It’s called progress

I’ve learned that bj-league board member Tatsuya Abe asked some writers via Twitter (talk about a casual proposal) to participate in voting for this season’s Best Five players, the upstart league’s version of an All-League first team.

Writers declined, however, as some said they hadn’t had a chance to see all teams and all players.

That’s taking the easy way out; it’s completely foolish. And it sets a bad precedent — two actually:

1. Media fails to see the big picture: that it has a responsibility to be an integral part of the process of building public interest in the league.

2. By rejecting an offer, even if it is casual or a modest proposal by the league office, hoop journalists here are not showing the backbone to be proactive in terms of coverage and a willingness to be flexible and not view coverage from a point of view as narrow as a coffee mug.

Come on, folks, get with the program! There’s no pro basketball writer press association in Japan. There’s no true network of collaboration among writers. No must-watch highlights show. Very few games on TV. These are major obstacles to overcome.

For the sport to be taking seriously in the future, it’ll take a collective sense of responsibility, an admission by journalists that, yes, we have a duty to be educated about the sport and put in the hours and the research and ask the tough questions that need to be asked…

If we don’t see all the teams play on a regular basis, we still ought to be familiar with a team’s stars and role players — all teams, really — and do the homework that’s necessary to be an expert-in-the-making. Otherwise, what’s the point, really?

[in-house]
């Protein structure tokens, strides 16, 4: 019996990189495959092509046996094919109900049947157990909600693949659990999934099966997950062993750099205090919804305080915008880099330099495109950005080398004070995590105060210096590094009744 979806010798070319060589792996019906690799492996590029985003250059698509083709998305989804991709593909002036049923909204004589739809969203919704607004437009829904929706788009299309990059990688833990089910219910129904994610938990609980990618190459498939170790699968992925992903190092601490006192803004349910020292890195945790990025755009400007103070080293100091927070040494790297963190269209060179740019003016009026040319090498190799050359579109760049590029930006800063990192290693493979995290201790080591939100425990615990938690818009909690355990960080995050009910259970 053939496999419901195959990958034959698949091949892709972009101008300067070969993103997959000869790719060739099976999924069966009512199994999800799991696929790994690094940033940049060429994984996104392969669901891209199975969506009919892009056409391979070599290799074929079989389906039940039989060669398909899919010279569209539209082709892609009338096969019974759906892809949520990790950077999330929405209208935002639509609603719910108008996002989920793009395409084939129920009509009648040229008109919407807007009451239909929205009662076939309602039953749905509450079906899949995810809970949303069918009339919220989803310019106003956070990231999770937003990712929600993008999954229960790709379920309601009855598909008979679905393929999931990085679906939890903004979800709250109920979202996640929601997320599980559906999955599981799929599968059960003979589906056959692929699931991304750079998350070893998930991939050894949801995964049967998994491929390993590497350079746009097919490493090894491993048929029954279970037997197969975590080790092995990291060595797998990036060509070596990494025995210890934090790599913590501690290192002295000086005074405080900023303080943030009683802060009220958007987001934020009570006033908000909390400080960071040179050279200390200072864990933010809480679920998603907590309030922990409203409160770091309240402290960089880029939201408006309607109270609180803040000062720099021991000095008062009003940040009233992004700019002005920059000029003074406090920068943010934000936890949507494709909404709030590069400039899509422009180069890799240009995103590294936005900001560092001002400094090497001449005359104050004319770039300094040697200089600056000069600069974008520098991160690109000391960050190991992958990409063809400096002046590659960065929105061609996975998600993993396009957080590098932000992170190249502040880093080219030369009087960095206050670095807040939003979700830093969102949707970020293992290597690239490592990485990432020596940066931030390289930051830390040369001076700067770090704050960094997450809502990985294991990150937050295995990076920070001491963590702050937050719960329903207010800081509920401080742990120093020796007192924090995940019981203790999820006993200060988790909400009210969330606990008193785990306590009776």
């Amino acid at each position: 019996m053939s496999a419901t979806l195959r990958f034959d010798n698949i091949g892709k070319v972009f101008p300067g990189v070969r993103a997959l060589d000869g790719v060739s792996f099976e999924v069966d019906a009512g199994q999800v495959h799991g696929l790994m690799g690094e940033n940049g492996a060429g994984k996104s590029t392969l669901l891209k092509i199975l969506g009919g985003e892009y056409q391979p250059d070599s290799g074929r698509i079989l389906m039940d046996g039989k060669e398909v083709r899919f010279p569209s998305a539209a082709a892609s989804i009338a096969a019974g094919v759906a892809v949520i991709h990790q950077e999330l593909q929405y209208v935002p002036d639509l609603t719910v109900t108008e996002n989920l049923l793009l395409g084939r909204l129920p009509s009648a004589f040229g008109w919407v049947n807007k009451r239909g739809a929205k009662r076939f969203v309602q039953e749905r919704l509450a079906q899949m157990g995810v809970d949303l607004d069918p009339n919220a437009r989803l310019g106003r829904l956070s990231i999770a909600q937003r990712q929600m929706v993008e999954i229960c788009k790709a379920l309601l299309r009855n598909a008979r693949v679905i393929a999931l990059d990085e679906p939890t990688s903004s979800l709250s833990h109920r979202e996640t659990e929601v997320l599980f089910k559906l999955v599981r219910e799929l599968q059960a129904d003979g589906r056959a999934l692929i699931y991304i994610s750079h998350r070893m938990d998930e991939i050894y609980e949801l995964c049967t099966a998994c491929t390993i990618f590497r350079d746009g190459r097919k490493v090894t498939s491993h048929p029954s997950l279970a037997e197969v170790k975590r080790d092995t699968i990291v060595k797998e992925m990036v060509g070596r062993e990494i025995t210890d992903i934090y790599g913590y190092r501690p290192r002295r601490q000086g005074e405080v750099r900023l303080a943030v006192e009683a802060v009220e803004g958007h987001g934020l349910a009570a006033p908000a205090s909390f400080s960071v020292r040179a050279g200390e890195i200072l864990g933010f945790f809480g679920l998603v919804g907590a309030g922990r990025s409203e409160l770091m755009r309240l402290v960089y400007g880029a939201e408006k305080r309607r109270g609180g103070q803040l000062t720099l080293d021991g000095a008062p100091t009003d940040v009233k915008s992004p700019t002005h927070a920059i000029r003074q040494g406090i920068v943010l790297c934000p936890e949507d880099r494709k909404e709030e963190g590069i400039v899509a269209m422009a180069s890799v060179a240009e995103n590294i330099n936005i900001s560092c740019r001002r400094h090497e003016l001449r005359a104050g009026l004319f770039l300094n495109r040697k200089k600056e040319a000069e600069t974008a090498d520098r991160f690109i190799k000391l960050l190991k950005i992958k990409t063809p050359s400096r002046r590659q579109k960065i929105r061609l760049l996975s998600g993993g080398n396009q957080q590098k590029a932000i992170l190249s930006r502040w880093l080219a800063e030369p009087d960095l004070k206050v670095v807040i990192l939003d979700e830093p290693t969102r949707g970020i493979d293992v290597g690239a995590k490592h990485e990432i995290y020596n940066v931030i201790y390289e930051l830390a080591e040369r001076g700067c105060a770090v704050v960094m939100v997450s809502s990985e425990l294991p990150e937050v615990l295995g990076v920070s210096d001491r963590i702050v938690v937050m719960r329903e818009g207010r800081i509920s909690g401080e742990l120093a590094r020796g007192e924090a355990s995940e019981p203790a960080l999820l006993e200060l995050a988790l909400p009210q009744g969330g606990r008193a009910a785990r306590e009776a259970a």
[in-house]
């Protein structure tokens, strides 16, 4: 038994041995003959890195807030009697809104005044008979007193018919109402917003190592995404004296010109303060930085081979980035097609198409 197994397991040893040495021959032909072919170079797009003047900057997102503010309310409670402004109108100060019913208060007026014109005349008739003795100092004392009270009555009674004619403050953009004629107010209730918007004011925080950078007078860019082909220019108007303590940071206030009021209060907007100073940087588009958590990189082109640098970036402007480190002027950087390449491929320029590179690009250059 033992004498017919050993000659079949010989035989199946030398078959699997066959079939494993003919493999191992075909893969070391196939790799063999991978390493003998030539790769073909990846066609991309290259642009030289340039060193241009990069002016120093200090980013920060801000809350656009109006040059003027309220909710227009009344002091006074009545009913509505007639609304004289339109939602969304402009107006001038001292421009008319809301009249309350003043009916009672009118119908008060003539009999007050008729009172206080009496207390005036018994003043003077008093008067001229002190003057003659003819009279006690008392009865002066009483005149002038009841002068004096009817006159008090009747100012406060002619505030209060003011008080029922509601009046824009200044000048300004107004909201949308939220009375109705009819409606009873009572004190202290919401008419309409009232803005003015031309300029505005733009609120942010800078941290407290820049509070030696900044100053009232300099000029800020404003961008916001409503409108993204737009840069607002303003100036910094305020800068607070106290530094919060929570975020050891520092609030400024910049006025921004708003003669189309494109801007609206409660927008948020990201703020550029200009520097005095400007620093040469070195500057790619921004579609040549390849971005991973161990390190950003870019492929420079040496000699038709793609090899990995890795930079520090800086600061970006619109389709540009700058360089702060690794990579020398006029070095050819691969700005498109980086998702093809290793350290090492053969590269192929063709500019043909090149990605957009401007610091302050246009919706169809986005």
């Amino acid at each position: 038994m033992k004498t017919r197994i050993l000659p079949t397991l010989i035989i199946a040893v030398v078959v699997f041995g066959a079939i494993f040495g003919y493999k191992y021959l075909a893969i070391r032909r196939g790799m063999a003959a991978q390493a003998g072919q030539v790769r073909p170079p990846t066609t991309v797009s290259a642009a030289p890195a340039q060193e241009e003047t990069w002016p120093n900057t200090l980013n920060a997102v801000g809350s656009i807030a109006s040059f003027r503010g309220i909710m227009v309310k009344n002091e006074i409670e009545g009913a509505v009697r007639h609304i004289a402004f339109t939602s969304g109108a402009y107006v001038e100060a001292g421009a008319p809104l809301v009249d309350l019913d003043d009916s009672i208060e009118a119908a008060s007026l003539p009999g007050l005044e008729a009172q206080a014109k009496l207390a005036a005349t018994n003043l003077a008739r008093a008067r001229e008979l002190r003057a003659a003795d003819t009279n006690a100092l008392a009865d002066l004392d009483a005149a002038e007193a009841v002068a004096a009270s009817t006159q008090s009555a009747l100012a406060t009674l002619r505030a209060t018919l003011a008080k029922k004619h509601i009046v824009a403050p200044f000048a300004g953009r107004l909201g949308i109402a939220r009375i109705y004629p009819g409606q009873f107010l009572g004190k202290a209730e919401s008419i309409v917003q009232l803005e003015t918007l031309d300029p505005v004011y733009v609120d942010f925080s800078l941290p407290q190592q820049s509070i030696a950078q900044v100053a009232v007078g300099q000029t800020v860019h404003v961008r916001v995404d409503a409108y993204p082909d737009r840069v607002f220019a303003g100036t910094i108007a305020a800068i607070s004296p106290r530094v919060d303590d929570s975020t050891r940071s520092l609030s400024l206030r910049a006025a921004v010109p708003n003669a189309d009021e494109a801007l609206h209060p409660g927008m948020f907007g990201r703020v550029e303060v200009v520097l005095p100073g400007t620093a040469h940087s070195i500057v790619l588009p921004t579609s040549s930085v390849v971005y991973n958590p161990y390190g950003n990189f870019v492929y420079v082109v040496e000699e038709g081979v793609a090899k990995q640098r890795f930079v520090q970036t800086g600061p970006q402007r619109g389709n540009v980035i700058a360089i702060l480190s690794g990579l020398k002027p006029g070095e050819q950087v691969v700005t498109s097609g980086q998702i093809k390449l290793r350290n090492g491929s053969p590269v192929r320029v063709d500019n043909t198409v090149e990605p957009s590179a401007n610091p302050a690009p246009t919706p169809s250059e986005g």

I hope if Abe-san, or someone else at the league office, submits a proposal like that again in the near future, enough journalists will understand the significance of it and embrace the opportunity to be a part of the process.

In fact, as of this moment, I am reintroducing this offer: I’d like to establish a bj-league press association. Now’s the perfect time to do so; it’s never too late for something that’s clearly a win-win opportunity for all parties.

It’ll be a BIG step forward for the sport and for the media here, as well as helping to find ways to give fans better coverage of the games, the league’s history as it unfolds and the colorful personalities from Osaka to Okinawa, Shimane to Shiga, and many other locales.

As journalists, we can share notes, quotes and anecdotes for the betterment of the sport, assisting one another in all of Japan’s 47 prefectures and, even perhaps, overseas for those who report on the sport with Japan as an occasional subject matter.

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